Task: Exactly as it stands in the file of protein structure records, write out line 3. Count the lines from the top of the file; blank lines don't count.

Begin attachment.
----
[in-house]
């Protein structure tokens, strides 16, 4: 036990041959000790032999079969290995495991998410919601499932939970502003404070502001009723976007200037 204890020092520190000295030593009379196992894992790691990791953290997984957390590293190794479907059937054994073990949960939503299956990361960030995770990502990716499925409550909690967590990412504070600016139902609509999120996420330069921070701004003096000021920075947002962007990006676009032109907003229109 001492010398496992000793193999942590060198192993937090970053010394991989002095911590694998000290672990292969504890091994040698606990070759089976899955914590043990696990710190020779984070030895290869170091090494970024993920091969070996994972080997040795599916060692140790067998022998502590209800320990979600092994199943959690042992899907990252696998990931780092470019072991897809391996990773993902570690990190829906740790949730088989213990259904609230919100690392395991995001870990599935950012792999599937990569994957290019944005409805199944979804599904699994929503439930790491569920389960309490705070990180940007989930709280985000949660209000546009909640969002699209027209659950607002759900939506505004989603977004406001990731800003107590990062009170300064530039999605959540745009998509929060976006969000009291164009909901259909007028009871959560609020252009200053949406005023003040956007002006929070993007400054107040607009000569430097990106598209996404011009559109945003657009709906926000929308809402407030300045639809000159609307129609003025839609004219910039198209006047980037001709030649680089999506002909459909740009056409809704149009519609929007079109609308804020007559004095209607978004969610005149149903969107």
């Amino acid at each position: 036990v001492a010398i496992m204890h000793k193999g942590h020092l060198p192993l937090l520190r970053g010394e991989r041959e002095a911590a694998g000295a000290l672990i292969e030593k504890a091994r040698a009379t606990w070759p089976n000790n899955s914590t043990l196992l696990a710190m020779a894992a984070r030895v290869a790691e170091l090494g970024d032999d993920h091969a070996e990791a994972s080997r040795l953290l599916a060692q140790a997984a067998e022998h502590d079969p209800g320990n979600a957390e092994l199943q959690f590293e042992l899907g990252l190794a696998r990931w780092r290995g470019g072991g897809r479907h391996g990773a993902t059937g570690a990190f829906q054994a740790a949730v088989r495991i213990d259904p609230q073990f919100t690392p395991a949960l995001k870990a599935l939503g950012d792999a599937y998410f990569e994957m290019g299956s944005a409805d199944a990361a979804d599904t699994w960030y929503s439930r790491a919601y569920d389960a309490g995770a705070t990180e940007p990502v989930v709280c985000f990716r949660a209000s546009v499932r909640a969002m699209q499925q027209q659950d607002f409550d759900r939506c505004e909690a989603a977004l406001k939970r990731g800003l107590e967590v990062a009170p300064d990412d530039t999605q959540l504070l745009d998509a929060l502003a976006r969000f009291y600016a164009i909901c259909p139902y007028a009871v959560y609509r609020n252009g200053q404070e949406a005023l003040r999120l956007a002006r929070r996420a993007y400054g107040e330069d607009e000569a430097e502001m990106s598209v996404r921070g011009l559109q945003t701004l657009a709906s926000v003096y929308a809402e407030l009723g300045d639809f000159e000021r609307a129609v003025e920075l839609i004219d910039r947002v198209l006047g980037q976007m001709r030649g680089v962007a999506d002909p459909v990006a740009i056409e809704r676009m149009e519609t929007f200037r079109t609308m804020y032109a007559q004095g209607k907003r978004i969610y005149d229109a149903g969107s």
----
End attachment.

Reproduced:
């Amino acid at each position: 036990v001492a010398i496992m204890h000793k193999g942590h020092l060198p192993l937090l520190r970053g010394e991989r041959e002095a911590a694998g000295a000290l672990i292969e030593k504890a091994r040698a009379t606990w070759p089976n000790n899955s914590t043990l196992l696990a710190m020779a894992a984070r030895v290869a790691e170091l090494g970024d032999d993920h091969a070996e990791a994972s080997r040795l953290l599916a060692q140790a997984a067998e022998h502590d079969p209800g320990n979600a957390e092994l199943q959690f590293e042992l899907g990252l190794a696998r990931w780092r290995g470019g072991g897809r479907h391996g990773a993902t059937g570690a990190f829906q054994a740790a949730v088989r495991i213990d259904p609230q073990f919100t690392p395991a949960l995001k870990a599935l939503g950012d792999a599937y998410f990569e994957m290019g299956s944005a409805d199944a990361a979804d599904t699994w960030y929503s439930r790491a919601y569920d389960a309490g995770a705070t990180e940007p990502v989930v709280c985000f990716r949660a209000s546009v499932r909640a969002m699209q499925q027209q659950d607002f409550d759900r939506c505004e909690a989603a977004l406001k939970r990731g800003l107590e967590v990062a009170p300064d990412d530039t999605q959540l504070l745009d998509a929060l502003a976006r969000f009291y600016a164009i909901c259909p139902y007028a009871v959560y609509r609020n252009g200053q404070e949406a005023l003040r999120l956007a002006r929070r996420a993007y400054g107040e330069d607009e000569a430097e502001m990106s598209v996404r921070g011009l559109q945003t701004l657009a709906s926000v003096y929308a809402e407030l009723g300045d639809f000159e000021r609307a129609v003025e920075l839609i004219d910039r947002v198209l006047g980037q976007m001709r030649g680089v962007a999506d002909p459909v990006a740009i056409e809704r676009m149009e519609t929007f200037r079109t609308m804020y032109a007559q004095g209607k907003r978004i969610y005149d229109a149903g969107s």